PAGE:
Monday, March 5, 2012

Multiple Sclerosis and CCSVI

There are many blogs and websites which look at the application of the scientific method in clinical medicine (Dr. Ben Goldacre's work is particularly prevalent) and the efficacy of carrying out clinical trails on patients with incurable diseases. There are very strong links between science and ethics in this field, but certain cases also touch on pseudoscience. Medical researchers often find themselves convinced that they have discovered the cause of or made a breakthrough in the treatment of medical conditions without carrying out the rigourous testing that is required, often finding very vocal support amongst the sufferers they set out to help. The most famous recent case was that of Dr. Andrew Wakefield who published his belief that a link existed between autism and childhood vaccination using the combined measles, mumps and rubella vaccine. He was later struck off by the British Medical Association after they concluded that he had willfully distorted his evidence, which was actually only for a very small cohort of children. In the meantime, vaccination rates dropped to dangerously low rates in parts of the US and Europe and there were well-publicized outbreaks of measles as a result.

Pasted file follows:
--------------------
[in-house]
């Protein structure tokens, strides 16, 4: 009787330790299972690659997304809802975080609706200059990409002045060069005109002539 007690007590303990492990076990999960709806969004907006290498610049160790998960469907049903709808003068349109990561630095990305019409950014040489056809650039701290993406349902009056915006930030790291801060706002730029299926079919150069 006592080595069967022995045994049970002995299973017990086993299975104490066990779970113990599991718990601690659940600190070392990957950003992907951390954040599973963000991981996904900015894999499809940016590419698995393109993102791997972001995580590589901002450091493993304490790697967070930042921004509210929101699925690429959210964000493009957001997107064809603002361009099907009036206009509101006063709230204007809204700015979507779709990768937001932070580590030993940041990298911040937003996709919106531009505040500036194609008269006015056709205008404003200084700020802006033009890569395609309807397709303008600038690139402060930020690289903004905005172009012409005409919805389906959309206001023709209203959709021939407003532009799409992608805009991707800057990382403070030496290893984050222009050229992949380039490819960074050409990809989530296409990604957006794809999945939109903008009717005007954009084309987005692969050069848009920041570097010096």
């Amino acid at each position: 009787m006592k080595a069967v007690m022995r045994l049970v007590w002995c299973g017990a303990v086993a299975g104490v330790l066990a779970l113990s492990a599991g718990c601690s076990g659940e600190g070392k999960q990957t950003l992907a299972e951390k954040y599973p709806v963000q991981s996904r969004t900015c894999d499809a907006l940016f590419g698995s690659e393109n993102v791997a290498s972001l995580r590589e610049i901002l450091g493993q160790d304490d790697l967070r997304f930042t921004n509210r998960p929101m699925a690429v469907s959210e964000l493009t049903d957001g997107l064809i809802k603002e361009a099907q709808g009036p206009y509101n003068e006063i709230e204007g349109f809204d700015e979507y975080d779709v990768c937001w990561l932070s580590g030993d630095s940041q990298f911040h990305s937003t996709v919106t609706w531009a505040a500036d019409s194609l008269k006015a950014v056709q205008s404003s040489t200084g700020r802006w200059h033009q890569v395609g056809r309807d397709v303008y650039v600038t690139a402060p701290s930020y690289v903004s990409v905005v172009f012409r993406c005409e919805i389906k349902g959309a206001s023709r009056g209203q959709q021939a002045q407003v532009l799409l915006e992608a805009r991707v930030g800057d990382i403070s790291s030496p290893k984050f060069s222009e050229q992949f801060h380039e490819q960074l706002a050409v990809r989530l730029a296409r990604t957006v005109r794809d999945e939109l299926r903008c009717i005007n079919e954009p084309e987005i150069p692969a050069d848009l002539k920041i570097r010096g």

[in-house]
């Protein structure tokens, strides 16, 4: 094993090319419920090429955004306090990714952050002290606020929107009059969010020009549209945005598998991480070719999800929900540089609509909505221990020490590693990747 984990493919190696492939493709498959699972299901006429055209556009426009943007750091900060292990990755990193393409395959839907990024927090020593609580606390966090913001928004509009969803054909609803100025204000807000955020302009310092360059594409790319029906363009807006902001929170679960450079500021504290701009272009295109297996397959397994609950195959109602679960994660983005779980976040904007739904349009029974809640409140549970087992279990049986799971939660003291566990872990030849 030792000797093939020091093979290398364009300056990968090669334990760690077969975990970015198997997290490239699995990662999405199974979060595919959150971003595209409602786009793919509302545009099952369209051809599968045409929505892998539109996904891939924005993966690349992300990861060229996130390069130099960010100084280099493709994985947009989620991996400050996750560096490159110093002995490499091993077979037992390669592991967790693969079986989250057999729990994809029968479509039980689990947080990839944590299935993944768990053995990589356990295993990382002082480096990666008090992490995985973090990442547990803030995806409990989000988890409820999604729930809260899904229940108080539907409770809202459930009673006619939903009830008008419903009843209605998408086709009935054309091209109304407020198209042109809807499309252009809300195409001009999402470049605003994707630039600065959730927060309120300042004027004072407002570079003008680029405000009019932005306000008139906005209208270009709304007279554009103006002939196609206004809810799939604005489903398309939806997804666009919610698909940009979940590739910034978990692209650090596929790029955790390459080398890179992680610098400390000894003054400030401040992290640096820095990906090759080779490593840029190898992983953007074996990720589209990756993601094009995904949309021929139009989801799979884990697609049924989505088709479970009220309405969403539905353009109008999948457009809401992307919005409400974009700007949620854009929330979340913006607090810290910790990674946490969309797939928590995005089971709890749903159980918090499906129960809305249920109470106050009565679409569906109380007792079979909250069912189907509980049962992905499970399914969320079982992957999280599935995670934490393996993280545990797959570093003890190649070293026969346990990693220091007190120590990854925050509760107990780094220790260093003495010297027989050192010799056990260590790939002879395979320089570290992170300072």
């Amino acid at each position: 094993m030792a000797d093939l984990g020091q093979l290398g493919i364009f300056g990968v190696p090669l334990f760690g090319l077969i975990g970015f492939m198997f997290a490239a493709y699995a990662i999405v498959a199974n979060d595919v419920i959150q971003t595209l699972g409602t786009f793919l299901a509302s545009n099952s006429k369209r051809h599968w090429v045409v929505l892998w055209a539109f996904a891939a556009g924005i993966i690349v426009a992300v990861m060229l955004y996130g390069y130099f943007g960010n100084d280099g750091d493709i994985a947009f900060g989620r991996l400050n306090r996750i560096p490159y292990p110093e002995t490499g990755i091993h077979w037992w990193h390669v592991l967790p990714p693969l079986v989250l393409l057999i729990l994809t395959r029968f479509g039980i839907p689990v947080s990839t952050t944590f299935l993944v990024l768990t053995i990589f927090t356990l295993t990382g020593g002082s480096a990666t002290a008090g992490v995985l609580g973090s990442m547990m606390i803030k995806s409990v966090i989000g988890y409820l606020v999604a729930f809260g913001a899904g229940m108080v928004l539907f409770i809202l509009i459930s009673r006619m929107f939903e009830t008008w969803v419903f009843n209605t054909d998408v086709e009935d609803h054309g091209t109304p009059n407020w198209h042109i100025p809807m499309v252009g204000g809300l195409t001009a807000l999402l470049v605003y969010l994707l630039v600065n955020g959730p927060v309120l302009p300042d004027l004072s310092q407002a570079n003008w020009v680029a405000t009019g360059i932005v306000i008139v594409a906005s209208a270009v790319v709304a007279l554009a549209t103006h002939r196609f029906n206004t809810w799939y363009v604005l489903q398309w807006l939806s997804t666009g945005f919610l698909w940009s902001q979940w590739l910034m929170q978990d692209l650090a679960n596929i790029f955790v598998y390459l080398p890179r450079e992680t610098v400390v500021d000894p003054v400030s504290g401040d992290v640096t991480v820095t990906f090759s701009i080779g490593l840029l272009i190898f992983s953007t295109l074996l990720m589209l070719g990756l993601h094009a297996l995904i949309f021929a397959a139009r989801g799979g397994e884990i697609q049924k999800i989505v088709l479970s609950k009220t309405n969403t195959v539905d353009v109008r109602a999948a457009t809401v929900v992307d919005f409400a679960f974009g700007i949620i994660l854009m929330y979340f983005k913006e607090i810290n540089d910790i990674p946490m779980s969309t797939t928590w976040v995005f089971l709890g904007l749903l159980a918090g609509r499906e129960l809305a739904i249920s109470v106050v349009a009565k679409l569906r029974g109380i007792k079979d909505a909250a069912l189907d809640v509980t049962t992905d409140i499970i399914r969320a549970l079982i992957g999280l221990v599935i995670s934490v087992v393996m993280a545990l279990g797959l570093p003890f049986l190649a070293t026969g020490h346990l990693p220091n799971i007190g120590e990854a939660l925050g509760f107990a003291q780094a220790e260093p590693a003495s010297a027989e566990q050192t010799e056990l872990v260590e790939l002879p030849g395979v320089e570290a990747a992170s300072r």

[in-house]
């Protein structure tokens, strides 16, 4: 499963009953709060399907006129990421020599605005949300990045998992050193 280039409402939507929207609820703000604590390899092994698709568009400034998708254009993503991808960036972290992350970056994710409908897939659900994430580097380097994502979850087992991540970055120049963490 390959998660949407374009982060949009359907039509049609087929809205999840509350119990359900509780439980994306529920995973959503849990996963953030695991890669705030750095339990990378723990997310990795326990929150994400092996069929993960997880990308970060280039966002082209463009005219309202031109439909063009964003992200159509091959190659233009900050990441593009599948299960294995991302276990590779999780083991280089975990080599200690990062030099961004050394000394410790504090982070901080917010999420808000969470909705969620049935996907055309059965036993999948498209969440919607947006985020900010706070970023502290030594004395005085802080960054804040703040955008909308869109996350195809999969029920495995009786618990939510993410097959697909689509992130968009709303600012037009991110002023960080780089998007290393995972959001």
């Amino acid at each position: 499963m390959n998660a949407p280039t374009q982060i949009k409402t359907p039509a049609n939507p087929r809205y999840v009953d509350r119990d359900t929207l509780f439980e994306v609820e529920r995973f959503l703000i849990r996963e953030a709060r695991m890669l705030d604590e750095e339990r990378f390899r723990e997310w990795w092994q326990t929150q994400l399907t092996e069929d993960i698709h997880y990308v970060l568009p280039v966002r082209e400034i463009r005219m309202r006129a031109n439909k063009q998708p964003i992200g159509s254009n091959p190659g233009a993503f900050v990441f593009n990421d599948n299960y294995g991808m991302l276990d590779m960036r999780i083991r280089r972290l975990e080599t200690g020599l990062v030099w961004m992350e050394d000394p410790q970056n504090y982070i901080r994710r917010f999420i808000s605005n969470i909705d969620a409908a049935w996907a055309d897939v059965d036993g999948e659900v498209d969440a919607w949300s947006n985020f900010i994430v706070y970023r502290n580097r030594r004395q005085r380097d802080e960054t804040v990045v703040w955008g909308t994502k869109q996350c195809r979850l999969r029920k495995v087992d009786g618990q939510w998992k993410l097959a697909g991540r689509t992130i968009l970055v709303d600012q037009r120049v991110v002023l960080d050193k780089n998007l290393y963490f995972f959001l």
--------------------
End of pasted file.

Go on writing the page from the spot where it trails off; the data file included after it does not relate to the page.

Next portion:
A similar ongoing debate concerns the supposed  link between multiple sclerosis (MS) and Chronic Cerebrospinal Venous Insufficiency (CCSVI) - the blockage of veins which drain blood from the brain. This hypothesis was first proposed by Italian vascular surgeon Dr. Paolo Zamboni in 2008. It goes against the current scientific consensus, and there have been mixed results when other researchers have attempted to reproduce Dr. Zamboni's clinical findings. Opinions are polarised, perhaps because Dr. Zamboni has proposed fairly simple and inexpensive techniques to open veins in the brain, therefore giving hope to many thousands of MS sufferers.

In this article for the James Randi Educational Foundation, Dr. Steven Novella, an academic clinical neurologist at Yale University School of Medicine, looks at the evidence and discusses how ethical questions of this kind can best be decided: 
CCSVI and the Politics of Medicine

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